BUTTE - A massive explosion 123 years ago in Butte shook the Mining City.
“It blasted out city windows, it shook the city, you could feel it miles away, hear it miles away," Butte historian Lindsay Mulcahy said. "They saw it in Belgrade and they heard it in Willow Creek, it was so large."
It was January 15, 1895 when Butte firefighters were called to a fire at the Kenyon-Connell Warehouse on East Iron Street.
They didn’t know the warehouse was packed with tons and tons of dynamite.
“It was the first paid fire department in the greatest city in the Northwest and they came to that fire to do what firemen do and sadly enough they lost their lives,” Chris Fisk of the Butte History Club said.
The fire set off three large explosions just as firefighters arrived on scene. It leveled buildings in the block and instantly killed 13 firefighters.
“In an incredibly sad tragedy, we lost all but three and on top of that, another 40 plus citizens who had rushed in after the first blast to do what Butte people do and lost their lives,” Fisk said.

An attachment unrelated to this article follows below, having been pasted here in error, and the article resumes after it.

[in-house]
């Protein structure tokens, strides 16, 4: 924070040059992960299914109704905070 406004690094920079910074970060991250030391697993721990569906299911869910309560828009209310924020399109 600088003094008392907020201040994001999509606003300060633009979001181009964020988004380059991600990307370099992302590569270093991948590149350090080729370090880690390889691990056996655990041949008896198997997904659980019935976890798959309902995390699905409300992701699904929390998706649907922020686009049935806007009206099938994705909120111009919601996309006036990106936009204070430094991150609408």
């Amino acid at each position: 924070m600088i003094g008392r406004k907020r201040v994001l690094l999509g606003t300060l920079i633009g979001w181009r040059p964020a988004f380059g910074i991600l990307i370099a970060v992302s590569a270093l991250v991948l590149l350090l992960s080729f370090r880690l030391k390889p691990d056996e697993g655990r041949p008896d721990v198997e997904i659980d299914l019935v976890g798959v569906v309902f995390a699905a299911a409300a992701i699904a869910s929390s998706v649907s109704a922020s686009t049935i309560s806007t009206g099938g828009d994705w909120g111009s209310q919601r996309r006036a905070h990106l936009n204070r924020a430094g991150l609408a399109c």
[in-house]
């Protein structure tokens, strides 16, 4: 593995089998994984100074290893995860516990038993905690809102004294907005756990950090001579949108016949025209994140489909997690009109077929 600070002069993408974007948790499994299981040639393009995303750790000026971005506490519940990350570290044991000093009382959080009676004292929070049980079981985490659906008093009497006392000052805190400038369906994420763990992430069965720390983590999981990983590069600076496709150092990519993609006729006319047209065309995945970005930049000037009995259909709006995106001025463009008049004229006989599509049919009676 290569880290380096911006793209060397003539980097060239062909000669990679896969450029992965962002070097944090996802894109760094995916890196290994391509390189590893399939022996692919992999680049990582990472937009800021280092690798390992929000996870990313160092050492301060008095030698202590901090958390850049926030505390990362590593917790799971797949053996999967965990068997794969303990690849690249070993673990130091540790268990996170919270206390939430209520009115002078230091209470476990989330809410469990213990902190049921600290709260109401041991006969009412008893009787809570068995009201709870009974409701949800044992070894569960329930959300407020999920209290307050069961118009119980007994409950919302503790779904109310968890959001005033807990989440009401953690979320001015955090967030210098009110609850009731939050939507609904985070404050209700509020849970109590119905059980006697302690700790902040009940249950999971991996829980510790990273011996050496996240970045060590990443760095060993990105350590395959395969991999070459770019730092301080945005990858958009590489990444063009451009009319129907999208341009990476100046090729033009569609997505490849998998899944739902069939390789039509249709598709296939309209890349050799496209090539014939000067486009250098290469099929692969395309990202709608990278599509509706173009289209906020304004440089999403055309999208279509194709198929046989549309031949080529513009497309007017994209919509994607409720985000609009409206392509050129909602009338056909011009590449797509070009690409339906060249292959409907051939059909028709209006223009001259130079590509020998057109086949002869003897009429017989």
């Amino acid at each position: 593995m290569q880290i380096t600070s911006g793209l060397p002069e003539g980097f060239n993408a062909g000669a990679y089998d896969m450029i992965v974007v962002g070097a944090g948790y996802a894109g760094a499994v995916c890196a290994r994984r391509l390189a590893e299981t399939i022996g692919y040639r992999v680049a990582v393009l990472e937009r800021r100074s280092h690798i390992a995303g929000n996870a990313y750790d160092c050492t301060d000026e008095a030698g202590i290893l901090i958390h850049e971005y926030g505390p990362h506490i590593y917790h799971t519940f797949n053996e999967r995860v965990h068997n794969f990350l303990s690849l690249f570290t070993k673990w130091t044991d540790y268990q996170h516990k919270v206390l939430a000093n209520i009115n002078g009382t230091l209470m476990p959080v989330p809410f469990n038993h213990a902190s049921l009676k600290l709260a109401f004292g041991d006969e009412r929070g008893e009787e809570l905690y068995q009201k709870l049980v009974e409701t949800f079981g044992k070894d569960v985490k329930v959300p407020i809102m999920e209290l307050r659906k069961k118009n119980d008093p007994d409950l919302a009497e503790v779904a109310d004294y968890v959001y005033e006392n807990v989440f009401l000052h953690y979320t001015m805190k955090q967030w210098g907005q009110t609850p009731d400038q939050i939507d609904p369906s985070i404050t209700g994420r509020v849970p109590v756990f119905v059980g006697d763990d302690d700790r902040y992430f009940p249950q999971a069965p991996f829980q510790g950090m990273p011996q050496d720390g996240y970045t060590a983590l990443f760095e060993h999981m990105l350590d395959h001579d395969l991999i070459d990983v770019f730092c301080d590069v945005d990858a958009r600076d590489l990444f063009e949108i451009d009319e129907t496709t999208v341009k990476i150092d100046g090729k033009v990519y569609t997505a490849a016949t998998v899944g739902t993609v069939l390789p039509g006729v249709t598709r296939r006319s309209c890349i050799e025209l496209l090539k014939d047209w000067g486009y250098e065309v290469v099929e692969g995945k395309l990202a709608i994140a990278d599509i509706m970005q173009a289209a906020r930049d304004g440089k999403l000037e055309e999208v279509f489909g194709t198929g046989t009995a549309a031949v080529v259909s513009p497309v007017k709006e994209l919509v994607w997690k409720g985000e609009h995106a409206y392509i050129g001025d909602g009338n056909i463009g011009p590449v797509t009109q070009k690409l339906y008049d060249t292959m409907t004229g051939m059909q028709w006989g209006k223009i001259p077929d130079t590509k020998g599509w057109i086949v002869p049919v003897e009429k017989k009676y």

The location of the Kenyon-Connell Warehouse has been an empty lot for more than 120 years after the disaster.
A utility pole sort of represents the unofficial marker for ground zero.
A few years ago somebody wrote ‘no memory’ on the pole but the Butte History Club hopes the disaster will never be forgotten.
“I think it’s important for Butte to remember this is the second greatest disaster that Butte has had in its history compared to the Granite Mountain Speculator Mine fire and yet a majority of them in this town don't seem to even know about this one,” Mulcahy said.
The club will remind people by inviting them to a memorial service on Sunday at 1 p.m. at the fire station on Mercury Street.